Four National Labs to present at GEOINT Foreword
New this year at GEOINT Foreword, the pre-conference science and technology day to USGIF’s GEOINT 2016 Symposium, will be presentations from four National Laboratories. The National Labs presenters discussed with The GEOINT Symposium Show Daily by trajectory a preview of what they plan to share with the GEOINT Foreword audience:
Los Alamos National Laboratory, Los Alamos, N.M.
Los Alamos National Lab (LANL) is known for pursuing experimental science and is seeing increasing GEOINT applications in the missions it supports. Dr. Jon Schoonover, program director in LANL’s Emerging Threats Program Office, and Nicholas Generous, digital epidemiologist, plan to dig deep into biosurveillance technology and capabilities during their GEOINT Foreword presentation.
The presentation will include a look at how open-source intelligence can be used to mine social media data and help understand disease spread in cases such as the recent Ebola and Zika virus outbreaks.
Generous specializes in digital disease detection through the internet, smartphones, fitness trackers, and more. According to him, wearable technology and the Internet of Things are becoming more relevant for uses such as disease layer epidemiology or studying natural disasters—imagine looking at the shock wave from Fitbits as people wake up during an earthquake, he explained.
“Fusing that kind of data to make insights is becoming increasingly important,” Generous said. “I hope to show people the types of data that are out there and stimulate thoughts of how they might be able to use it themselves.”
LANL will exhibit in Booth 1921 sharing more of the science it’s pursuing around GEOINT missions.
MIT Lincoln Laboratory, Lexington, Mass.
Paul Metzger, group leader for intelligence and decision technologies with MIT Lab’s ISR and Tactical Systems Division, will present on the processing, exploitation, and dissemination of data. His presentation will include a discussion of some of the GEOINT sensors developed by his division, as well as multi-INT fusion using open-source data and applying deep learning to military problem areas.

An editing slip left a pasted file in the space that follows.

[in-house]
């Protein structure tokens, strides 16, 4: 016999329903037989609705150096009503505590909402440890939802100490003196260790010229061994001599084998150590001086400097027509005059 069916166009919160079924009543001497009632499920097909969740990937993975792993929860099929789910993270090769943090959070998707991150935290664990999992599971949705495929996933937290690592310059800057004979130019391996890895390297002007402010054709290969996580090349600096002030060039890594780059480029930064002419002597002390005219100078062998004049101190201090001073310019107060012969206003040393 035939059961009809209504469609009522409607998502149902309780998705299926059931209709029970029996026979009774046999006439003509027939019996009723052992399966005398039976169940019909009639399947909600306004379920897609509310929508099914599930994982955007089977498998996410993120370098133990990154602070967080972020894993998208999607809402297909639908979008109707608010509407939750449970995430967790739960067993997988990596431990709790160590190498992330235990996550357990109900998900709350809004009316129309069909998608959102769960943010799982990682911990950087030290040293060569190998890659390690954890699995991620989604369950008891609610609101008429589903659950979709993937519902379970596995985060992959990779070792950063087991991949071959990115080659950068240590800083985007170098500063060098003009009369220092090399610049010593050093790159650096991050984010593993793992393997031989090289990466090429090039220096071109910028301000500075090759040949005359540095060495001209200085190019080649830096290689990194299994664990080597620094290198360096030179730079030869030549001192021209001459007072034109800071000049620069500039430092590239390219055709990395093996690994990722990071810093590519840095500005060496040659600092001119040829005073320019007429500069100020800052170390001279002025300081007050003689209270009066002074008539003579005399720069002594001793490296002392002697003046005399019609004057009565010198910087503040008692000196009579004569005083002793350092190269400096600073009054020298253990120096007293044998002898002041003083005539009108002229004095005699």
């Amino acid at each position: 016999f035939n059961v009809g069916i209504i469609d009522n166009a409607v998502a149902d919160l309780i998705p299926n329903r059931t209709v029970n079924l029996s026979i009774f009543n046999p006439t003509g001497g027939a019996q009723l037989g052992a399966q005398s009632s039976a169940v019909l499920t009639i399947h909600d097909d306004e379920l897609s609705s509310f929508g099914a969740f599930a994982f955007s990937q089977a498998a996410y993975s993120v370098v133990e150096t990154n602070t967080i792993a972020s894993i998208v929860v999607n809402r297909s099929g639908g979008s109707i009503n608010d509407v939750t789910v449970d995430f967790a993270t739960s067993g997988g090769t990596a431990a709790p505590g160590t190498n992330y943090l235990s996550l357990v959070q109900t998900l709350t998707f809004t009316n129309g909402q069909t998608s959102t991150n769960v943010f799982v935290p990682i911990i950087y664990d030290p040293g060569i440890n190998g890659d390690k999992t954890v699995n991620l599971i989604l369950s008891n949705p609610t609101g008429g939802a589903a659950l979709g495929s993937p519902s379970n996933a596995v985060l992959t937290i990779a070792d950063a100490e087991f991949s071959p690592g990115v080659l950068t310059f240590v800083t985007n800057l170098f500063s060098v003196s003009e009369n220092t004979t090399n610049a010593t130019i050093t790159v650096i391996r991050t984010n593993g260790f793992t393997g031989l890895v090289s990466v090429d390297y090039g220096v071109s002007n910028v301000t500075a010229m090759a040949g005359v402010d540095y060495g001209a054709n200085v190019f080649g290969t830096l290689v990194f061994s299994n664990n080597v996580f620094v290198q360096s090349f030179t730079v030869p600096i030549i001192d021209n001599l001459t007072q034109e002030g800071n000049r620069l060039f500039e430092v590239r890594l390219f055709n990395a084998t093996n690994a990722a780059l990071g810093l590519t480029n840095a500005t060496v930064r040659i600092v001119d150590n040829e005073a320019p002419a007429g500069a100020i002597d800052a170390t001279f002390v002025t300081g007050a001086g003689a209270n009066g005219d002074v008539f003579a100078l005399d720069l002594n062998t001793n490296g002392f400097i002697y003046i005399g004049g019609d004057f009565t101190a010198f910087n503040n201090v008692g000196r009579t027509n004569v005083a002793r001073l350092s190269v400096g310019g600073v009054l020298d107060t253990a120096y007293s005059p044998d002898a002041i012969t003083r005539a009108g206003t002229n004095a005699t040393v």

This will be Metzger’s first time attending GEOINT Foreword.
“One of the biggest challenges I’ve seen is that often it’s really hard for people to find out who in the community is working in what areas,” he said. “In general, people are much more willing these days to collaborate. It’s really good for events like [GEOINT Foreword] to help spread awareness.
Oak Ridge National Laboratory, Oak Ridge, Tenn.
Oak Ridge National Lab (ORNL) will focus its presentation on three main subject areas: population distribution and dynamics—which the lab is most known for, geographic data sciences, and scalable geospatial computing and visualization.
Presenters will be Dr. Budhendra Bhaduri, corporate research fellow and group leader; Eddie Bright, lead for the Population Distribution and Dynamics Team; and Dr. Robert Stewart, lead for the Geographic Data Science Team.
Their overview of geographic data sciences will touch on machine learning, pattern recognition, geospatial statistics, algorithm development, volunteered geographic information, and more. Scalable geospatial computing and visualization means taking GEOINT research beyond the desktop, according to Bhaduri. For example, he said, ORNL is home to the largest machine ever to be used for GEOINT research.
Bhaduri emphasized the lab’s focus on mission-driven research and development as a reason he looks forward to presenting at GEOINT Foreword.
“Having that mission represented in the audience gets us instant feedback in terms of whether we are on the right course,” he said.
ORNL will also exhibit throughout the week in Booth 1915.
Sandia National Laboratories, Albuquerque, N.M.
Bert Tise, distinguished member of the technical staff at Sandia National Labs (SNL) plans to brief on the labs’ GEOINT and ISR development.
Tise will share an overview of SNL’s advanced synthetic aperture radar (SAR) test bed and research and development capabilities, as well as present ideas on how to rethink SAR for an advanced exploitation and automation environment.
“I am looking forward to showing how SAR imagery is a key component of complete ISR mission solutions,” Tise said. “It’s not just about delivering exquisite imagery but about how the SAR system supports critical ISR decisions.”
His presentation will also include insights on human-system integration and the future of radar technology.
Photo Credit: MIT Lincoln Laboratory